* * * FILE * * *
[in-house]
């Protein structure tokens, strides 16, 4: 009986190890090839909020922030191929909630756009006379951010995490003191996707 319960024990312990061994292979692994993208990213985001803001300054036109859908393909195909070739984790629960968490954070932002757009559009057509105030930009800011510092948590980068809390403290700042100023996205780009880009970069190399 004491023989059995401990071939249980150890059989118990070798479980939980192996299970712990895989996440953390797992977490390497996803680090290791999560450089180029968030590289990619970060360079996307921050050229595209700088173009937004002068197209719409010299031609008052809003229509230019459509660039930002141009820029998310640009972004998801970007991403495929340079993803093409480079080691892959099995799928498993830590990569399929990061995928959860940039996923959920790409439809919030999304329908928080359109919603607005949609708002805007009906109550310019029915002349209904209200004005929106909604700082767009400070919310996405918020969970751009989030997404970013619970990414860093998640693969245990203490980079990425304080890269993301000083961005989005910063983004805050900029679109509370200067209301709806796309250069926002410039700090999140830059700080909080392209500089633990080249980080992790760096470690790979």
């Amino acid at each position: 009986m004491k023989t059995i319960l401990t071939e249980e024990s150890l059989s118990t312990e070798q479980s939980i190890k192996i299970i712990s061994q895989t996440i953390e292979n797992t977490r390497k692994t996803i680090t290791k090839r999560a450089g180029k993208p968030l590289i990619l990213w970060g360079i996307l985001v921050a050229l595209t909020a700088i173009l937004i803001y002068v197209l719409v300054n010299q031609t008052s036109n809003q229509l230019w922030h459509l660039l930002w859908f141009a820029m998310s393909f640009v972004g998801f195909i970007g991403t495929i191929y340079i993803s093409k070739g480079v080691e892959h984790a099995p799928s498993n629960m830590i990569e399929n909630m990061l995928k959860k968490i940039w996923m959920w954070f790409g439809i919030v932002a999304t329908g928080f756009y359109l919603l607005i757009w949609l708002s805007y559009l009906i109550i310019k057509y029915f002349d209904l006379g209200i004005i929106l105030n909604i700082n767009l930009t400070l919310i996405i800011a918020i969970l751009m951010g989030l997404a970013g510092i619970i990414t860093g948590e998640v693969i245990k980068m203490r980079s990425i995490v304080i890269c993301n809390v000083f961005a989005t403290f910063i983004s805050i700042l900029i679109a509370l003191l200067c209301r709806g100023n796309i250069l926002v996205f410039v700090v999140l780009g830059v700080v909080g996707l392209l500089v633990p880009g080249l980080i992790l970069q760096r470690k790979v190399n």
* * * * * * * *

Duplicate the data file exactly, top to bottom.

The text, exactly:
[in-house]
């Protein structure tokens, strides 16, 4: 009986190890090839909020922030191929909630756009006379951010995490003191996707 319960024990312990061994292979692994993208990213985001803001300054036109859908393909195909070739984790629960968490954070932002757009559009057509105030930009800011510092948590980068809390403290700042100023996205780009880009970069190399 004491023989059995401990071939249980150890059989118990070798479980939980192996299970712990895989996440953390797992977490390497996803680090290791999560450089180029968030590289990619970060360079996307921050050229595209700088173009937004002068197209719409010299031609008052809003229509230019459509660039930002141009820029998310640009972004998801970007991403495929340079993803093409480079080691892959099995799928498993830590990569399929990061995928959860940039996923959920790409439809919030999304329908928080359109919603607005949609708002805007009906109550310019029915002349209904209200004005929106909604700082767009400070919310996405918020969970751009989030997404970013619970990414860093998640693969245990203490980079990425304080890269993301000083961005989005910063983004805050900029679109509370200067209301709806796309250069926002410039700090999140830059700080909080392209500089633990080249980080992790760096470690790979």
């Amino acid at each position: 009986m004491k023989t059995i319960l401990t071939e249980e024990s150890l059989s118990t312990e070798q479980s939980i190890k192996i299970i712990s061994q895989t996440i953390e292979n797992t977490r390497k692994t996803i680090t290791k090839r999560a450089g180029k993208p968030l590289i990619l990213w970060g360079i996307l985001v921050a050229l595209t909020a700088i173009l937004i803001y002068v197209l719409v300054n010299q031609t008052s036109n809003q229509l230019w922030h459509l660039l930002w859908f141009a820029m998310s393909f640009v972004g998801f195909i970007g991403t495929i191929y340079i993803s093409k070739g480079v080691e892959h984790a099995p799928s498993n629960m830590i990569e399929n909630m990061l995928k959860k968490i940039w996923m959920w954070f790409g439809i919030v932002a999304t329908g928080f756009y359109l919603l607005i757009w949609l708002s805007y559009l009906i109550i310019k057509y029915f002349d209904l006379g209200i004005i929106l105030n909604i700082n767009l930009t400070l919310i996405i800011a918020i969970l751009m951010g989030l997404a970013g510092i619970i990414t860093g948590e998640v693969i245990k980068m203490r980079s990425i995490v304080i890269c993301n809390v000083f961005a989005t403290f910063i983004s805050i700042l900029i679109a509370l003191l200067c209301r709806g100023n796309i250069l926002v996205f410039v700090v999140l780009g830059v700080v909080g996707l392209l500089v633990p880009g080249l980080i992790l970069q760096r470690k790979v190399n």